Severe environmental scarcity causes groups to focus on narrow survival strategies, which reduces the interactions of civil society with the state. Society segments into groups, social interactions among groups decrease, and each group turns inwards to focus on its own concerns.14 Civil society retreats, and, as a result, society is less able to articulate effectively its demands on the state. This segmentation also reduces the density of “social capital” – the trust, norms, and networks generated by vigorous, crosscutting exchange among groups.15 Both of these changes provide greater opportunity for powerful groups to grab control of the state and use it for their own gain. The legitimacy of the state declines, as it is no longer representative of or responsive to society.

Opportunities for violent collective action can decrease, even under conditions of environmental scarcity, when the power of potential challenger groups is diffused by vigorous horizontal interaction within society and vertical interaction between civil society and the state. However, if poor socio-economic conditions persist, grievances will remain. These grievances will probably be expressed through an increase in deviant activity, such as crime. Unless the grievances are addressed, the legitimacy of the government will decrease, society will once again become segmented, and opportunities for violent collective action will correspondingly increase.

Environmental Scarcity in South Africa

This paper analyzes environment-conflict linkages in South Africa as a whole. Moreover, we make specific reference to KwaZulu-Natal because it is one of the most populous and poverty striken provinces in South Africa, and since the mid-1980s, it has also been one of the most violent.16 It is a valuable case for understanding environment-conflict linkages for two reasons. First, the University of Natal has carefully conducted research on the causes of violence within the region and has developed a useful database on migration, growth of informal settlements, and violent deaths. Second, because much of the black population in the region is Zulu, explanations of violence cannot be reduced to ethnicity. Intra-ethnic divisions – caused in part by the effects of environmental scarcity – produced levels of violence in the region akin to civil war. We outline below the environmental situation in South Africa in general, with particular attention to KwaZulu-Natal.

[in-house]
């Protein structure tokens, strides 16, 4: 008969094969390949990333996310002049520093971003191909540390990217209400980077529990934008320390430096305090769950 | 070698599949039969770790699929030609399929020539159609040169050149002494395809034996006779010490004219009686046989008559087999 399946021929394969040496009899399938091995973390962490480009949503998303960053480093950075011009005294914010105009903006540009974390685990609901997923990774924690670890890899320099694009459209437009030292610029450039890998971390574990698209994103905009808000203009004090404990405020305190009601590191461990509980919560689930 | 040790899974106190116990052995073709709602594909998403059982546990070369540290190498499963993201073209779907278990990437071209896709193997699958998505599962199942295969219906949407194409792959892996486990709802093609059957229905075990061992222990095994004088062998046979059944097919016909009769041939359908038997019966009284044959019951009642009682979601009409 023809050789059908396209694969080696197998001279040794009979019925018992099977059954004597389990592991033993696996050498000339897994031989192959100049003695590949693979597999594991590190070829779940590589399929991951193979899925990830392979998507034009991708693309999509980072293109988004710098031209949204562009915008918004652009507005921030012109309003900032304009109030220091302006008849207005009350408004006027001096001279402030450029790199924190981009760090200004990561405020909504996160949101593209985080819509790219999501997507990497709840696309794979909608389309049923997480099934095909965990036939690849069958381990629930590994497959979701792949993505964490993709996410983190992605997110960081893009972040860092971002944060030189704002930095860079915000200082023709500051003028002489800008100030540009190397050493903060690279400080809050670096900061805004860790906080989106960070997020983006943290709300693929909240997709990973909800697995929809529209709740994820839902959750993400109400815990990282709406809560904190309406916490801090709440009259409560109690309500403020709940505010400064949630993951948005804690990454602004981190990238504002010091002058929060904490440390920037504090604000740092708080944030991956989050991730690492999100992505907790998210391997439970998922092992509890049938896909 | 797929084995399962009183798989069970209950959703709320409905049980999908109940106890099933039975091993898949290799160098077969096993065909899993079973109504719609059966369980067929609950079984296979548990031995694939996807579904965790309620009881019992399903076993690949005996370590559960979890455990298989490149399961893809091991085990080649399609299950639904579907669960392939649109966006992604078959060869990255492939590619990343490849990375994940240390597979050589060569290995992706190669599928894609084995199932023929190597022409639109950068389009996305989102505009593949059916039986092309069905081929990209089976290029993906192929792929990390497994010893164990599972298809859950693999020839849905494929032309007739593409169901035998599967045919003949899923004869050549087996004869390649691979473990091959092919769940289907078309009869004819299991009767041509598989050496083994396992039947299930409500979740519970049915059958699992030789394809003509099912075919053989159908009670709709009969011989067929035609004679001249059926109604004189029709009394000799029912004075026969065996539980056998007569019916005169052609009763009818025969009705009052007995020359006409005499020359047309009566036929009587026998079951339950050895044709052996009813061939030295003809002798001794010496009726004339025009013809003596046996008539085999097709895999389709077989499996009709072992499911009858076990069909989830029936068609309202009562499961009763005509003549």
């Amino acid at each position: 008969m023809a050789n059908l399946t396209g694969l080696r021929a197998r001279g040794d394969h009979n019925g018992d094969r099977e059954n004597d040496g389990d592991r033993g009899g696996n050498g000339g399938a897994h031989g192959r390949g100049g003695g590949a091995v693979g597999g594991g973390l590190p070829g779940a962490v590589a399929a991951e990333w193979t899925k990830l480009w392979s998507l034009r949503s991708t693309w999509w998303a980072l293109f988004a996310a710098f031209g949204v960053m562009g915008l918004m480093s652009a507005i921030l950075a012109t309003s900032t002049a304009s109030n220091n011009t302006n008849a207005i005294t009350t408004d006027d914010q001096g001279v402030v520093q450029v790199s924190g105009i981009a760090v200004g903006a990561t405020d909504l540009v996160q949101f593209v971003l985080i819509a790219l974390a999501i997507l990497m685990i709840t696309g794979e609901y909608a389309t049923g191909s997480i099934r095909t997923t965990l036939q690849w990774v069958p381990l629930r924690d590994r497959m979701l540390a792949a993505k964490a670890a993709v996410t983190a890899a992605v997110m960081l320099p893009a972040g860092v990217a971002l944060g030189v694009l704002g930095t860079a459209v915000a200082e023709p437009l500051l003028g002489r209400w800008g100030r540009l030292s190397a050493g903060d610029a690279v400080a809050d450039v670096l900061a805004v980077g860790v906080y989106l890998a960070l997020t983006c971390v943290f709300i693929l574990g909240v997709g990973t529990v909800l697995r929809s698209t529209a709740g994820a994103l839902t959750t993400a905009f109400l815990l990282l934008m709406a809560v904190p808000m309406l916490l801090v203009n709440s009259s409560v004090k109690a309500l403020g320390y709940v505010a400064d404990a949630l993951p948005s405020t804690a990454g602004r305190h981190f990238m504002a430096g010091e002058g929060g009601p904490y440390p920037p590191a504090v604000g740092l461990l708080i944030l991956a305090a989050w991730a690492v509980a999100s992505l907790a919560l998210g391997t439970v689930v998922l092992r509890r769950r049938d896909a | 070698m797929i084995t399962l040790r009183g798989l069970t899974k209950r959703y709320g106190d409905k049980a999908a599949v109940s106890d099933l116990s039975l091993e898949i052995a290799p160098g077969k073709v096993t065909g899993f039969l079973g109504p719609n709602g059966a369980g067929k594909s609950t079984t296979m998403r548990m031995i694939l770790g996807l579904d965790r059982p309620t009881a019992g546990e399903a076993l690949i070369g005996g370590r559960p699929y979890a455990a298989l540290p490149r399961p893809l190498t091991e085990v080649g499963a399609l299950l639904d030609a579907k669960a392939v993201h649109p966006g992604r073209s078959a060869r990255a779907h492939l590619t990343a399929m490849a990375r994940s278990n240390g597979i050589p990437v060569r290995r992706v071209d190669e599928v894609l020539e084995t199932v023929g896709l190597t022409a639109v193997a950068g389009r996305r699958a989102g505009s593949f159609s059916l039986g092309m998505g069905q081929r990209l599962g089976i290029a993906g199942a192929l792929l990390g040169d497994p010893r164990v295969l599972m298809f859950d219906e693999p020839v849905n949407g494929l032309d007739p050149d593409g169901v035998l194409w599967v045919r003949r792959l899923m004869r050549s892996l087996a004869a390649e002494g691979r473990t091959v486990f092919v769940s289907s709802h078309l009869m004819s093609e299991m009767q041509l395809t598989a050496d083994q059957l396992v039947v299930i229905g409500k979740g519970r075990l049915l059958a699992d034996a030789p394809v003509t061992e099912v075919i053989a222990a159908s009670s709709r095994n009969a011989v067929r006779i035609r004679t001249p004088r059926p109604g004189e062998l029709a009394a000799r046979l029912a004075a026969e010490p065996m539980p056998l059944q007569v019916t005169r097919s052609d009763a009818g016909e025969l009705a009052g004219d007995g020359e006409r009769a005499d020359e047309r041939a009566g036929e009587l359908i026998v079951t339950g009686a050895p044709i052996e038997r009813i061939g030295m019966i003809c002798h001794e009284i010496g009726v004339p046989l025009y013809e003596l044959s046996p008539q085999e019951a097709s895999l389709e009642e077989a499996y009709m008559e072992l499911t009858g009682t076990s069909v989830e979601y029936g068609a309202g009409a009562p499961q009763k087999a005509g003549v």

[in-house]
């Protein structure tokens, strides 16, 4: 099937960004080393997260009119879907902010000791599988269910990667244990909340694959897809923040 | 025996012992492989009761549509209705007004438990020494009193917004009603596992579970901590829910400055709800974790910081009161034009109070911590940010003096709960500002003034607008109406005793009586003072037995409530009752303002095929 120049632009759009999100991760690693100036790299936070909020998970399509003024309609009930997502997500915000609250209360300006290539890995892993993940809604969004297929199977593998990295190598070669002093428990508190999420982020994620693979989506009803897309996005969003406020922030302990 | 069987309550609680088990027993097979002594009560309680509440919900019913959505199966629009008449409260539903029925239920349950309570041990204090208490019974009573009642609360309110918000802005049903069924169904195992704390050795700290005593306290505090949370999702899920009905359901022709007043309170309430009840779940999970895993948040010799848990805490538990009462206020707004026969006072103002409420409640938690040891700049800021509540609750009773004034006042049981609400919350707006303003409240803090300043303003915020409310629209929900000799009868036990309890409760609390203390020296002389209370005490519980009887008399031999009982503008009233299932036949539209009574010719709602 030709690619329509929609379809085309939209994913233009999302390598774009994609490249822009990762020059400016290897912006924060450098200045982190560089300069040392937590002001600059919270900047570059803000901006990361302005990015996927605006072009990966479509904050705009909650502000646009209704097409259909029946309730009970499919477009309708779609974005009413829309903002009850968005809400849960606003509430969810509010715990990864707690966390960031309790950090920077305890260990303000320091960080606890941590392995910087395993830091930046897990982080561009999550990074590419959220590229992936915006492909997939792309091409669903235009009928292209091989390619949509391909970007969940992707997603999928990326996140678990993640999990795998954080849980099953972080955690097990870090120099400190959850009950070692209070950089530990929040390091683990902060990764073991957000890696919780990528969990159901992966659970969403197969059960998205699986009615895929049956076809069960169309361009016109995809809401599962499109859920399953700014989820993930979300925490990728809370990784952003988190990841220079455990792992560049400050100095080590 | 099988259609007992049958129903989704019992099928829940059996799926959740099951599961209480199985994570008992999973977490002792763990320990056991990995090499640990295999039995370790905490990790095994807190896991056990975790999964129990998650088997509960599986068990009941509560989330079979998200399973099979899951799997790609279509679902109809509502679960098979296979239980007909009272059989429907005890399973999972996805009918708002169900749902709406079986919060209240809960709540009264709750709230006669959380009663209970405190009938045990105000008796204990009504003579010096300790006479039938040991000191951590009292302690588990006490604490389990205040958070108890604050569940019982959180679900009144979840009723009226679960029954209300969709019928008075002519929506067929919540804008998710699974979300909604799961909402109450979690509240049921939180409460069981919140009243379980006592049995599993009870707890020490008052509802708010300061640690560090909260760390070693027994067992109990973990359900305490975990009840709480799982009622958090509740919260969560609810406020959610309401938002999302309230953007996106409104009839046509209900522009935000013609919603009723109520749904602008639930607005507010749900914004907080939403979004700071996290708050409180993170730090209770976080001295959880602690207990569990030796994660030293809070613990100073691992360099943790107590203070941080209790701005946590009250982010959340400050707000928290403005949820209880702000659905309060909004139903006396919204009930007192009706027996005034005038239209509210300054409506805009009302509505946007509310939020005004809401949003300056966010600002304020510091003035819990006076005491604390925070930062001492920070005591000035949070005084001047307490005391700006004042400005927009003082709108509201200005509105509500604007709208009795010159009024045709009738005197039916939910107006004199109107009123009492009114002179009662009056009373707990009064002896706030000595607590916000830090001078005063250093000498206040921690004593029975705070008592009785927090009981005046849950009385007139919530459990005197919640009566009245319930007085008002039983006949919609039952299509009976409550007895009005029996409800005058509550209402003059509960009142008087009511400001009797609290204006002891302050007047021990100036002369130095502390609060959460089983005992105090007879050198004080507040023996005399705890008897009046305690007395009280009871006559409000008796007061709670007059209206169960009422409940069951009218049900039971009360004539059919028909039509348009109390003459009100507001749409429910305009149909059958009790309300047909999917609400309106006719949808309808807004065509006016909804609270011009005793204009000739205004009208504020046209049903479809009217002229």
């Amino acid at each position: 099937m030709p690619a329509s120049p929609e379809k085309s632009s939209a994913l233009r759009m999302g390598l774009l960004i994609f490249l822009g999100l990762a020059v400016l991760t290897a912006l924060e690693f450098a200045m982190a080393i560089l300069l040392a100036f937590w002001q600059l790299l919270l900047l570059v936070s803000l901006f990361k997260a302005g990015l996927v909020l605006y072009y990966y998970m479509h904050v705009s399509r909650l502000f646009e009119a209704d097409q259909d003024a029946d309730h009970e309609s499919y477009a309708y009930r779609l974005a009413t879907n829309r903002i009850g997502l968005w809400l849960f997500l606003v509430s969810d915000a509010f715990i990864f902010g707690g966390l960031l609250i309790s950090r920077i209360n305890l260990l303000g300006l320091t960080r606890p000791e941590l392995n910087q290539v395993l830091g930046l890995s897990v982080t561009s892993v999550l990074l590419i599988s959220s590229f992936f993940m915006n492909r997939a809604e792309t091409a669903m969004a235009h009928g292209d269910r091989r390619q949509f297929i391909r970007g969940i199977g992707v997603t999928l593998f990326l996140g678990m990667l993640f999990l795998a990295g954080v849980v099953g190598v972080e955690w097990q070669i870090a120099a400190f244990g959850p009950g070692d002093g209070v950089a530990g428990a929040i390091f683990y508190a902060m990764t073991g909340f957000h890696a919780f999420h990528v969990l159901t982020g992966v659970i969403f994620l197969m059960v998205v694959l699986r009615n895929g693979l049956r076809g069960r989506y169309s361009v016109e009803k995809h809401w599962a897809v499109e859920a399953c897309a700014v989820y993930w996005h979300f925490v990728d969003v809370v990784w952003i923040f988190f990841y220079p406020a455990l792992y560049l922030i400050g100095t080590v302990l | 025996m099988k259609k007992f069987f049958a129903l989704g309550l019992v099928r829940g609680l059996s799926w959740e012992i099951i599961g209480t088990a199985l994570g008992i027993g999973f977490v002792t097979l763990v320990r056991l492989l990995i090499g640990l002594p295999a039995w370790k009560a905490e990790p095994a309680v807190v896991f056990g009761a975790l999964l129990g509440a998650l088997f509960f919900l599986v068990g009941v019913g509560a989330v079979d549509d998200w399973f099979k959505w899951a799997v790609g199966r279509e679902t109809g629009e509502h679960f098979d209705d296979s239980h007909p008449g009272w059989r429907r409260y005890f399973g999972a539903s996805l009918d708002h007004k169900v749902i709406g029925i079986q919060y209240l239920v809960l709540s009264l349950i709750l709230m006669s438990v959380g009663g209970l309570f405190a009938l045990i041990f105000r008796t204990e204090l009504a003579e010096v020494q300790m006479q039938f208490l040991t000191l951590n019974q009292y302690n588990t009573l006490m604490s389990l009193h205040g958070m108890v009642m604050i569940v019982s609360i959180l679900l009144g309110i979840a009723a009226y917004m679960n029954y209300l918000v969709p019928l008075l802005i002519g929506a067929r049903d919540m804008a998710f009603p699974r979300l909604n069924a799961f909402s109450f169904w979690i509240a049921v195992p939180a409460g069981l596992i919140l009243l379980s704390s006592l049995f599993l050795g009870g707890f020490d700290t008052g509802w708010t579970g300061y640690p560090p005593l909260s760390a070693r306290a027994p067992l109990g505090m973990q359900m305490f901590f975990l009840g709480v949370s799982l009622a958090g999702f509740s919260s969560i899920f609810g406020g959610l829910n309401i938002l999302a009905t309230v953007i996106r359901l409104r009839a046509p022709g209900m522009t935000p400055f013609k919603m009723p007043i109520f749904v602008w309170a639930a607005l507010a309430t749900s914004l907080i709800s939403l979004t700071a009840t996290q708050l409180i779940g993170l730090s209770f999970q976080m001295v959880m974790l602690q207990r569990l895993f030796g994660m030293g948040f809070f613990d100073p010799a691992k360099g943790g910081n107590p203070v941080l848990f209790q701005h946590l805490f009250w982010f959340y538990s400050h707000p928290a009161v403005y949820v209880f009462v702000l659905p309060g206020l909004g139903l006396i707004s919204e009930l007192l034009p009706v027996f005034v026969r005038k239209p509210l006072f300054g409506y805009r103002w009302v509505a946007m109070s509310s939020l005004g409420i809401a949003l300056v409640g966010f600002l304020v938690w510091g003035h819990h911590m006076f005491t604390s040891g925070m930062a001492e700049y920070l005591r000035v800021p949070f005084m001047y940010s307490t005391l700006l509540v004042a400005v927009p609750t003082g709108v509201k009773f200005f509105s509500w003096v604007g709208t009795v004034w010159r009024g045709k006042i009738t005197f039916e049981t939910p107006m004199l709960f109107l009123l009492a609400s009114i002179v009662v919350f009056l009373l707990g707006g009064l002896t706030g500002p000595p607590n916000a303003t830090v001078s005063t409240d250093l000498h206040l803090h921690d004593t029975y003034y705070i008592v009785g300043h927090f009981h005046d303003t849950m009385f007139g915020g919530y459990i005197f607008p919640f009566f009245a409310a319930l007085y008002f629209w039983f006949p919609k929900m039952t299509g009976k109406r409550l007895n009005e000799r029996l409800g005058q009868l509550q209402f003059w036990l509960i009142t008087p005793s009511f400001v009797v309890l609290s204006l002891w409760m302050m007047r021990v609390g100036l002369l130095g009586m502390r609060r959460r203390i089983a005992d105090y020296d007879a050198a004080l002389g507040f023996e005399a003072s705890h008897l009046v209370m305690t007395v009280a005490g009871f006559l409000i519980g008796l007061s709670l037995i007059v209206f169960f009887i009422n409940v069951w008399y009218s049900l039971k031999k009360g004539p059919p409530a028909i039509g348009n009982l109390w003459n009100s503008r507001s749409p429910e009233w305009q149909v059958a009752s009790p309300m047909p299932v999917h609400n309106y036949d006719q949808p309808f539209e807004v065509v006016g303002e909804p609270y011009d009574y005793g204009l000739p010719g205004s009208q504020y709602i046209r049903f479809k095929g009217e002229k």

Physical Geography

The South African ecosystem is characterized by low rainfall, water scarcity, and soils susceptible to erosion. Approximately 65 percent of the country receives less than 500 millimeters (mm) of annual precipitation, a threshold that is widely regarded by experts as the minimum required for rain-fed cropping.17 About 60 percent of South African cropland is characterized by low organic matter content. After repeated cultivation, organic matter is rapidly lost and the soil is easily eroded.18 Other factors affecting erosion include climate, slope, plant cover, and land-use management. Plant cover is especially critical for controlling soil erosion: in one study in the Mflozi catchment in northern KwaZulu-Natal, only 2 percent of the land receiving 900 to 1,000 mm of rain was eroded, compared with 13.5 percent of land receiving less than this amount. The reason for this curious differential was found to be the extensive plant cover within the former region.19